1. A method of energy densification for a material in the form of divided solids for the purpose of obtaining pyrolytic oils for energy purposes that have high net calorific values in a range of 4000 kilocalories per kilogram to 7000 kilocalories per kilograms, wherein the method comprises the following successive steps:
preconditioning the material by heating and drying in order to raise said material to a temperature close to 100° C. and to relative humidity not exceeding about 10% in a dedicated preconditioning device;
pyrolyzing the material that is subsequently caused to flow through a substantially hermetic reactor containing at least one transfer screw or vibrating tube heated by the Joule effect, said reactor being distinct, independent and downstream from the dedicated preconditioning device, said material being heated progressively up to a temperature lying in the range 300° C. to 850° C. and with a fast temperature rise of several hundreds of degrees Celsius per second, the electrical power passing through the transfer screw or the vibrating tube for providing heating by the Joule effect being regulated as a function of the material in order to obtain the desired temperature level during the transit time of said material through said reactor;
extracting pyrolysis gas from a high portion of the reactor for rapid condensation thereof in a vertical condenser; and
recovering pyrolytic oils that have the high net calorific values from a low portion of the vertical condenser.
2. The method according to claim 1, wherein the transit time of the material in the pyrolysis reactor lies in the range a few seconds to a few tens of minutes.
3. The method according to claim 1, wherein, prior to the preconditioning step, the material in the form of divided solids is stored with a grain size lying in the range of 10 μm to 1 mm, and at relative humidity lying in the range of 1% to 12%.
4. The method according to claim 3, wherein pyrolytic gas extraction is performed in the last portion of the reactor relative to the travel direction of the material, with temperature being maintained until the gas reaches the vertical condenser.
5. The method according to claim 4, wherein the pyrolysis gas is cooled rapidly on entering into the vertical condenser by said gas passing between tubes having a refrigerant fluid flowing therethrough at a temperature of about 0° C.
6. The method according to claim 5, wherein the pyrolysis gas passes between a bundle of vertical tubes so that the trickling of the condensates serves to clean said tubes.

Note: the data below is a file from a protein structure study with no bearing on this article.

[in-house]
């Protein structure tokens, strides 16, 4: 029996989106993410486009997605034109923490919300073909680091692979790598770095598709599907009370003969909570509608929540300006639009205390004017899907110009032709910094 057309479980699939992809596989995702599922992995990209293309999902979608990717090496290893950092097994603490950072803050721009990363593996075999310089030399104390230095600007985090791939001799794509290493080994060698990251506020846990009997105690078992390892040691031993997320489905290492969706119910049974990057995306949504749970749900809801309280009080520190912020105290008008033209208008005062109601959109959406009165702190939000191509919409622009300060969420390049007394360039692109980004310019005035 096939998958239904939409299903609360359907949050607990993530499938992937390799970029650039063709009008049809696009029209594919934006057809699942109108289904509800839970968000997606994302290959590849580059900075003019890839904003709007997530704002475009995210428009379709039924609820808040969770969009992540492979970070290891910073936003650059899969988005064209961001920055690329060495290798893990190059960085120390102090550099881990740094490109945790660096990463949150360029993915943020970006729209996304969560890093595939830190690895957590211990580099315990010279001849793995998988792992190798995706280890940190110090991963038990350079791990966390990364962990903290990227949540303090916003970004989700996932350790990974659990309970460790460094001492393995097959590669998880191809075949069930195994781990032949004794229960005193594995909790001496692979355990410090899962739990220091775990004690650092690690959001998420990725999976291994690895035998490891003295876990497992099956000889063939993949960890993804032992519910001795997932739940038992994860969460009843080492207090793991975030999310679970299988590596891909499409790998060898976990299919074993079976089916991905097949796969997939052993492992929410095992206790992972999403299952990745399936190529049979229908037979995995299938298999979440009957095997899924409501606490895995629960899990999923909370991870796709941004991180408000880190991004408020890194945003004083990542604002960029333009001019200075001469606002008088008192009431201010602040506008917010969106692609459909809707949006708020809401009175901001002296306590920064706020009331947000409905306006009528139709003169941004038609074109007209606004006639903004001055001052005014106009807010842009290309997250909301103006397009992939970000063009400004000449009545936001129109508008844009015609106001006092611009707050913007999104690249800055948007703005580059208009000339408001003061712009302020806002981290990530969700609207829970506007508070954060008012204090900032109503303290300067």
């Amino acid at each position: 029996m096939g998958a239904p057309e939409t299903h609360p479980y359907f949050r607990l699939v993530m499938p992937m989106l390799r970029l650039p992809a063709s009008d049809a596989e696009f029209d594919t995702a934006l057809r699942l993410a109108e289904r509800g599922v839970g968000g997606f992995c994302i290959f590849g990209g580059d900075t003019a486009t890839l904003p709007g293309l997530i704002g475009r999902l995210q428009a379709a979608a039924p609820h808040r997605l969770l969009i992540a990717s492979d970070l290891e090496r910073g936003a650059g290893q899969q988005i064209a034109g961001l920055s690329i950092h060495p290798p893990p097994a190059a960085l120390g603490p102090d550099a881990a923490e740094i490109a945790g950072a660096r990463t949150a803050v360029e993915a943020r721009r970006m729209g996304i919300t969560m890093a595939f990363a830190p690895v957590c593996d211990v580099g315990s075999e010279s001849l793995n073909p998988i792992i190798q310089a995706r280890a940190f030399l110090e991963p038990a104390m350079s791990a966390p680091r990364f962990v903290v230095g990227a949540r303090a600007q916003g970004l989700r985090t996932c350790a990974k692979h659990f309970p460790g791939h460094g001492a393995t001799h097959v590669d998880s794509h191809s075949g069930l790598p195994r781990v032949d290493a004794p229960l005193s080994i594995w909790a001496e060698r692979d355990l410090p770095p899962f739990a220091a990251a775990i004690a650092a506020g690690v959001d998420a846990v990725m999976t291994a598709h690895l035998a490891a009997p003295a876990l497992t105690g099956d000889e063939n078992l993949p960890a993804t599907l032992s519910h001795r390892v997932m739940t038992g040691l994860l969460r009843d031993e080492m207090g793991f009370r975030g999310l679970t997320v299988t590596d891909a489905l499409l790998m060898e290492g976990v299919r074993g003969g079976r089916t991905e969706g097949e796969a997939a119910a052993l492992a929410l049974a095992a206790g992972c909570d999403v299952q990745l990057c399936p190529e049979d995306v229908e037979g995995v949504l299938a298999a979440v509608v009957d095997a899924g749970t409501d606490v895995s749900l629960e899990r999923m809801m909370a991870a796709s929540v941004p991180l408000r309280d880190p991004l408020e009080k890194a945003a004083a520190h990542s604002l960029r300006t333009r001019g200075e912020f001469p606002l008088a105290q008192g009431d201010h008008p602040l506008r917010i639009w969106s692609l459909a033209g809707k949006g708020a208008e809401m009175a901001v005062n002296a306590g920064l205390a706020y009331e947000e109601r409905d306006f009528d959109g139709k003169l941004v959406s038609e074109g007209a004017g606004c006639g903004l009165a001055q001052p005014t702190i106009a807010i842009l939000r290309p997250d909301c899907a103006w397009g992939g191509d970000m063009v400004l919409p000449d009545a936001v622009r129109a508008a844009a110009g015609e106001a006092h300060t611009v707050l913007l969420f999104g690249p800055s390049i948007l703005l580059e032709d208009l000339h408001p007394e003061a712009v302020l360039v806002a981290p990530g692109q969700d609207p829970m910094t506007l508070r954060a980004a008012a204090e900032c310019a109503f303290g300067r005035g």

7. The method according to claim 5, including removing non-condensable fractions of the pyrolysis gas from the high portion of the vertical condenser for the purpose of rapidly burning said fractions in a burner or in order to recycle them in a hot air dryer used for preconditioning the material.
8. The method according to claim 7, wherein the non-condensable fractions are removed by forced extraction via a droplet-remover.
9. The method according to claim 1, also including extracting the residual coke at the outlet from the reactor in a low portion thereof for the purpose of cooling said coke in the absence of oxygen in a sealed cooler.
10. The method according to claim 9, wherein the residual coke is cooled progressively in the sealed cooler so as to leave it in the form of biochar or the like at a temperature not exceeding about 50° C.
11. The method according to claim 1, wherein, prior to the preconditioning step, the material in the form of divided solids is stored with a grain size lying in the range of 100 μm to 300 μm and at relative humidity lying in the range of 5% to 10%.
US13/318,994 2009-05-07 2010-05-04 Method and apparatus for the energy densification of a material in the form of divided solids, with a view to obtaining pyrolysis oils for energy purposes Active 2033-02-14 US9321964B2 (en)

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PCT/EP2010/056051 WO2010128055A1 (en) 2009-05-07 2010-05-04 Method and apparatus for the energy densification of a material in the form of divided solids, with a view to obtaining pyrolysis oils for energy purposes